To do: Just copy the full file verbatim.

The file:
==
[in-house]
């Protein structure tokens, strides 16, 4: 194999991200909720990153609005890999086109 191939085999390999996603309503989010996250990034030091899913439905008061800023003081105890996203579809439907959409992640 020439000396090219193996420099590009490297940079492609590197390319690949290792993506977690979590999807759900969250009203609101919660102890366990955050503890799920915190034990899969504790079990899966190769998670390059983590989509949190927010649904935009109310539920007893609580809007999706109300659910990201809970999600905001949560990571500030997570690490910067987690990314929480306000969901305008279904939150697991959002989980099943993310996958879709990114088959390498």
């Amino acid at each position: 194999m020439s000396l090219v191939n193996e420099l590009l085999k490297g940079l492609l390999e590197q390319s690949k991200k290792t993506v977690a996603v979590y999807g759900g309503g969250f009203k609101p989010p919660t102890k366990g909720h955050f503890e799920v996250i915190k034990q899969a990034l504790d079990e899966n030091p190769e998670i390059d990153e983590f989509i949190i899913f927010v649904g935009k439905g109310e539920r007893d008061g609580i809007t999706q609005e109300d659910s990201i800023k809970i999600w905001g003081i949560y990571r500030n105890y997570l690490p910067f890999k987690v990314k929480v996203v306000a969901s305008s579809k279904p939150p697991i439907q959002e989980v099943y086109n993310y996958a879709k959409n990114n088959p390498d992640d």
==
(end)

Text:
[in-house]
């Protein structure tokens, strides 16, 4: 194999991200909720990153609005890999086109 191939085999390999996603309503989010996250990034030091899913439905008061800023003081105890996203579809439907959409992640 020439000396090219193996420099590009490297940079492609590197390319690949290792993506977690979590999807759900969250009203609101919660102890366990955050503890799920915190034990899969504790079990899966190769998670390059983590989509949190927010649904935009109310539920007893609580809007999706109300659910990201809970999600905001949560990571500030997570690490910067987690990314929480306000969901305008279904939150697991959002989980099943993310996958879709990114088959390498």
């Amino acid at each position: 194999m020439s000396l090219v191939n193996e420099l590009l085999k490297g940079l492609l390999e590197q390319s690949k991200k290792t993506v977690a996603v979590y999807g759900g309503g969250f009203k609101p989010p919660t102890k366990g909720h955050f503890e799920v996250i915190k034990q899969a990034l504790d079990e899966n030091p190769e998670i390059d990153e983590f989509i949190i899913f927010v649904g935009k439905g109310e539920r007893d008061g609580i809007t999706q609005e109300d659910s990201i800023k809970i999600w905001g003081i949560y990571r500030n105890y997570l690490p910067f890999k987690v990314k929480v996203v306000a969901s305008s579809k279904p939150p697991i439907q959002e989980v099943y086109n993310y996958a879709k959409n990114n088959p390498d992640d």